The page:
Talk:Mac OS X Snow Leopard

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Bad Math[edit]

"Although some users have reported hard drive gains of 10-20 gigabytes over the advertised 7 gigabytes, this observed figure is due to Snow Leopard's Finder reporting data size values using decimal conversion (1 GB = 1000 MB) rather than binary conversion (1 GB = 1024 MB)"

Can we do better math? 15 GB = 14 GiB not 7GiB. We don't even know that Apple was referring to GiB. Emuroms (talk) 19:42, 17 March 2010 (UTC)
Since nobody seemed to care, I just removed the false statement. Emuroms (talk) 23:01, 22 March 2010 (UTC)
Apple has released an update to fix Snow Leopard to display file sizes in base 2 counting instead of base 10 counting?—Preceding unsigned comment added by (talk) 11:37, 2010 April 26 (UTC)
No, they haven't. There's nothing to fix, it is the intended behaviour in Snow Leopard. GoldRenet (talk) 07:28, 30 April 2010 (UTC)

in the developer technologies - 64 bit architecture section, the article says " snow leapoard supports up to 16 terabytes of RAM" can it possibly support 16 TERABYTES of ram, gigabytes sounds much more likely. — Preceding unsigned comment added by (talk) 18:18, 21 August 2012 (UTC)
The "64-bit" section of Apple's page on "New Technology in Snow Leopard" says "For example, Snow Leopard is ready to support up to 16 terabytes of RAM — about 500 times more than today’s Mac computers can accommodate.", so apparently Apple really did say that the operating system could support up to 16TB of RAM. They also indicated that the Macs they were selling at the time could only support about 32GB of RAM at the most - that was probably a fully-loaded Mac Pro or Xserve. Guy Harris (talk) 21:11, 21 August 2012 (UTC)

64-bit architecture[edit]

The iMac 10,1 (and later) is also able to run the 64-bit kernel, right? I think the table should be updated to contain the more recent (and current) Macintosh models. I don't know which ones those are, but somebody certainly does. Thank you in advance. (talk) 17:01, 6 September 2010 (UTC)

I'd like to echo the previous comment, but for the MacBook Pro5,3. The MacBook Pro 5,1 is in the table as 64-bit capable. Surely the 5,3 is too.--Jeff39 (talk) 03:53, 29 October 2010 (UTC)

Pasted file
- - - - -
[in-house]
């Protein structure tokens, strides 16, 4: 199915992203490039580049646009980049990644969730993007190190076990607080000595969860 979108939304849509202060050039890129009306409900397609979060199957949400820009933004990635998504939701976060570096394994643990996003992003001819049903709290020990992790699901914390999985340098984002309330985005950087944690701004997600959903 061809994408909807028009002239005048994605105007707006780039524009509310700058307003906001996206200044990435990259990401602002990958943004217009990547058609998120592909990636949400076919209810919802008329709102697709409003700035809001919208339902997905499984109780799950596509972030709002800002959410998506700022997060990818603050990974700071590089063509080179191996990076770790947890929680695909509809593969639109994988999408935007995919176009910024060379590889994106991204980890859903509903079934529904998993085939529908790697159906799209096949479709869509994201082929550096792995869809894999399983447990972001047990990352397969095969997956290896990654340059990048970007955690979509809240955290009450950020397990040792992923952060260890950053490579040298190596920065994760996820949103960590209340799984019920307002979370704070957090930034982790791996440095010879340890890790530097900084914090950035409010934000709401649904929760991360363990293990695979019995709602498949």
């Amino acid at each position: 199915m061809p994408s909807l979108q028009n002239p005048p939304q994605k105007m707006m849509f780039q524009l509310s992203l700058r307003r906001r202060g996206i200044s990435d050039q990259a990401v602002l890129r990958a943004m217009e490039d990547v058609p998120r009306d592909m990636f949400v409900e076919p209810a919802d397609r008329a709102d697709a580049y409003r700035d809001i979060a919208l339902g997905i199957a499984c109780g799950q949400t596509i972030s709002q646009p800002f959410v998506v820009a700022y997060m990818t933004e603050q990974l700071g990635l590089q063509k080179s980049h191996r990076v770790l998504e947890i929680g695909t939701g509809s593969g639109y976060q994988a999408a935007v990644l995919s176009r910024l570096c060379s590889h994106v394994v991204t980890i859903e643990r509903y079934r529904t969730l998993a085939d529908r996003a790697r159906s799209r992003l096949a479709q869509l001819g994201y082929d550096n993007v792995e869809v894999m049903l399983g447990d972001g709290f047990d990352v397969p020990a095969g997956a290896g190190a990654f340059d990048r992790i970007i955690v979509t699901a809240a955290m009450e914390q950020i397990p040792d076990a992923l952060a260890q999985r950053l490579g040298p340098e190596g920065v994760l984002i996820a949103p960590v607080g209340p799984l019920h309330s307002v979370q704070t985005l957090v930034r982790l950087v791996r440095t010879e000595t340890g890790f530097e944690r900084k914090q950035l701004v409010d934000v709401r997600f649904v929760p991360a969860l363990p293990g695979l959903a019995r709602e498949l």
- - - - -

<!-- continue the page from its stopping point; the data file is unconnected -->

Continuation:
Yes check.svg Done GoldRenet 22:18, 22 December 2010 (UTC)

There is missing information on MacBookPro3,1

Also, it should be mentioned how to know which kernel is being used — Preceding unsigned comment added by (talk) 21:28, 15 November 2011 (UTC)


Produced by ASEM Co., Ltd. with offices in Taiwan. I have visited them on the Computex 2011, also this year. All stated information regarding EFiX in this article is not true. I believe that this information can be taken simple from original creators, also ASEM Co., Ltd websites or forums. Contact information to ASEM Co., Ltd is on their official website: or On wiki article says that EFiX is mass-storage device with boot-loader on-board. According to patents i have been read and according to manuals i have here for EFiX, statement in wiki is incorrect.

EFiX is a BPU, also Booting Processing Unit, an registed term for such new type of devices which was originally designed to help users to boot unsupported OS and to offer GUI. In fact EFiX is a complex solution which offer following features:

  • Hardware boot-manager (Patented in USA and other countries)
  • Set of 10+ boot-loaders for: Linux, Windows, Mac OS X 10.5 / 10.6 ,10.7 and 10.8
  • Hardware build-in debugger for Software developers (EFiX V3.0+)
  • Software debugger (activated with F7 Key while booting) offers special debug-mode for Software and / or Hardware developers. (Exist since EFiX V1.1 till today)